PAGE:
Book Review: The Kassa Gambit
by M. C. Planck
Tor Books, 2013
Pity the poor sci-fi/fantasy author, especially a debut author, trying to break into a genre that’s not only reflexively dismissed by the New Criterion crowd as just so much juvenile nonsense but also one that’s dominated by a handful of big-name authors busily working on spinning out endless books-in-series (the sendup in Steve Hely ‘s great satire of the writing world, How I Became a Famous Novelist, is spot-on: “Sageknights of Darkhorn: Astrid Soulblighter attempts to reclaim the throne from the wicked Scarkrig clan. The fifteenth volume of the ‘Bloodrealms’ saga”)
It wasn’t always so. Once upon a time, an author like M. C. Planck, whose quick, lean debut The Kassa Gambit is out this month from Tor, would have had a field of choices – and of chances. The book would have premiered as a $1.95 paperback, not a positively indecent $25 hardcover (as one long-time sci-fi aficionado one complained to me, “How are you supposed to justify taking a gamble on a new author, for money like that?”) in Timescape or Del Rey and might have had a chance to grab an audience, since all books look equal on a metal spinner-rack at the drugstore.
Instead, what’s the most likely fate for The Kassa Gambit and dozens of books like it? A few weeks propped up in the “New Arrivals’ section of Barnes & Noble, then an oblivion perhaps only infinitesimally relieved by an honorable mention in the small print of Gardner Dozois’ next anthology, or a few extra years of life as a hopeful library book. Had the thing been offered as a neat little $6 paperback, thousands of sci-fi fans would have taken that gamble. As it is, less will.
In this case they’ll be missing a good thing. Planck’s debut opens with a premise so outlandish for the genre that it just may be true in real life: mankind seems to be the only intelligent life in the universe. The species has long since exhausted the resources of Earth and moved out to the stars, colonizing dozens of worlds under the governmental leadership of the League. It looks like humans have all of creation to themselves – until the minding-its-own business farming world of Kassa is attacked from space by a mysterious marauder unlike anything mankind has seen before.
When the survivors put out a distress call, two very different people respond: Captain Prudence Falling (yeesh) of the scrappy little freighter Ulysses and Lieutenant Kyle Daspar, a police from the advanced world of Altair Prime. While these two are helping Kassa’s survivors, they discover hard evidence that the planet’s attackers were not only marauders but alien marauders – an astonishing fact Prudence has clarified by Dr. Jandi, Altair’s leading expert on alienology, who points out that “it’s hard making a really good fake, because it’s hard making anything good” and looks at the proof:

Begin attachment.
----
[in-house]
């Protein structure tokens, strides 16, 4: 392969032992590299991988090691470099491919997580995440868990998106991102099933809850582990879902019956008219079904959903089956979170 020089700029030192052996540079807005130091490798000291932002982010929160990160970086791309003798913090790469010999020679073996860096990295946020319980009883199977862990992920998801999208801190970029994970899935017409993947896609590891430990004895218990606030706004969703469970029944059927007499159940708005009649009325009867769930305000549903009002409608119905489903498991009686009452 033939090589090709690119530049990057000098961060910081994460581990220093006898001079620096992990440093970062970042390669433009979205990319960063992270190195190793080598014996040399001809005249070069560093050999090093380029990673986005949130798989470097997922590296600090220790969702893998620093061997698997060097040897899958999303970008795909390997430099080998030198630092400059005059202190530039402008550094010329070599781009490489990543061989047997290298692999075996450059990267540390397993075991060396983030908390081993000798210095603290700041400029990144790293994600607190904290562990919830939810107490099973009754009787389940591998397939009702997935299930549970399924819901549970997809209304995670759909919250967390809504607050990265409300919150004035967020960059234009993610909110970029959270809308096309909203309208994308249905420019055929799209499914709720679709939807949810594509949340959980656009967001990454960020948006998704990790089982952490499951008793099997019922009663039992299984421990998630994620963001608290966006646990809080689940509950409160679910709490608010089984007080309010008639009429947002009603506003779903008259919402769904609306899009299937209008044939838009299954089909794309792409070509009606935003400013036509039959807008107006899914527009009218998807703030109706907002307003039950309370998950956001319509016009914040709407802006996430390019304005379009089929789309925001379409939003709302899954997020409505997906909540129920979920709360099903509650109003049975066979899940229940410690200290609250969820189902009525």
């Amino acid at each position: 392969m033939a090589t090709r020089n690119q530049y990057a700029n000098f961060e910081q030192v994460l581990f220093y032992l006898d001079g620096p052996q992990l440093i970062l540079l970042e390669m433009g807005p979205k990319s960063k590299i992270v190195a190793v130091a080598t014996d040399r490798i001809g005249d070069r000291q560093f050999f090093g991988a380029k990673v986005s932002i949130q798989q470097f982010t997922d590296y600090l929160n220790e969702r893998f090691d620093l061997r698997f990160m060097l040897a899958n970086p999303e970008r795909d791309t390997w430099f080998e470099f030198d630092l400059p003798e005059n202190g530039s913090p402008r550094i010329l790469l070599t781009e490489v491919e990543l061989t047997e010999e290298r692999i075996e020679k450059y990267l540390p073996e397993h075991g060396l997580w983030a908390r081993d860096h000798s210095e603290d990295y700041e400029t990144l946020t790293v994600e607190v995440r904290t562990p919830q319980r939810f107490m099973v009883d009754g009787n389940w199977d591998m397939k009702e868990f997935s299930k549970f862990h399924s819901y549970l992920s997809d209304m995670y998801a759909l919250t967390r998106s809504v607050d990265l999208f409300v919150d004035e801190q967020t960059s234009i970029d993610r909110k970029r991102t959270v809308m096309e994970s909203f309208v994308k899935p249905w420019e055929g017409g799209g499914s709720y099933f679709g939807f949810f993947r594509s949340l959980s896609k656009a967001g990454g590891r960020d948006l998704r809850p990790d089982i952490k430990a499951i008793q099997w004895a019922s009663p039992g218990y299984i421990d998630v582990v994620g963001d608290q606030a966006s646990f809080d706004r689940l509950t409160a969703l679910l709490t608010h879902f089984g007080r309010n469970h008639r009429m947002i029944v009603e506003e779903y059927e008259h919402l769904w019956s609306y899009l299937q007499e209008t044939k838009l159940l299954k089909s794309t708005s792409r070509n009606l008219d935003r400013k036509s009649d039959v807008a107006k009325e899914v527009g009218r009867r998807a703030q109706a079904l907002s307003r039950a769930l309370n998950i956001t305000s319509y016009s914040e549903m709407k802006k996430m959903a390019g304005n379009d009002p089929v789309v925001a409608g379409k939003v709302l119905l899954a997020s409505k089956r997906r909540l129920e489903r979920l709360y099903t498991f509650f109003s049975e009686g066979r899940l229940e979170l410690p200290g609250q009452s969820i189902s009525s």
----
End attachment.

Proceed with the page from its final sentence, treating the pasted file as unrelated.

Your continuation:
The aliens are real, yes. The blood you gave me does not match any genotype in our catalogs. Of course, we can’t unwrap the genetic code and reconstruct the creature, despite what the popular vids would have you think. Genes express over time and through environment, and we have no clue what gene does what. Or, for that matter, which bits are actually genes.
But although the aliens are real, the devastation they wrought on Kassa – and the threat they represent to the League – aren’t entirely their own doing; as in all the best sci-fi stories, there’s a traitor in humanity’s midst. Planck expertly weaves plots and counter-plots as Prudence and Kyle work separate trails to figure out what’s going on, Prudence consulting with Dr. Jandi and Kyle at one point visiting the high-gravity world of Baharain (the novel has, to put it mildly, some feints at present-day headlines), where he’s given brusque instructions by an instructor who wants all his charges to remember that “heavy G is the enemy – forget that for one microsecond and you’ll be a debit in my paycheck”:
Every step you take is a fifth harder. Every drop you fall is a fifth longer. Everything you pick up is a fifth heavier. All of them fifths add up fast, in ways your idiot brains didn’t evolve to handle. You can’t operate by instinct out there. Every single action has to be consciously evaluated before you do it. You will burn calories you didn’t know you had. You will strain muscles they ain’t even named in the medical vids. If you try to act like you’re in normal G, your suit’s air-cracker will not be able to keep up oxygen production, and you will pass out. This is for your own good. An unconscious idiot is cheaper than a dead one. We can fix your air, but we can’t fix your heart if it bursts a chamber.
The plot moves along quickly and efficiently – it’s hard to believe this is Planck’s first book – and when it’s all over, the reader has consumed a very tasty science fiction snack (the typically gorgeous Greg Manchess cover acting as the dessert). Readers who don’t mind paying $25 for that snack are encouraged to do so.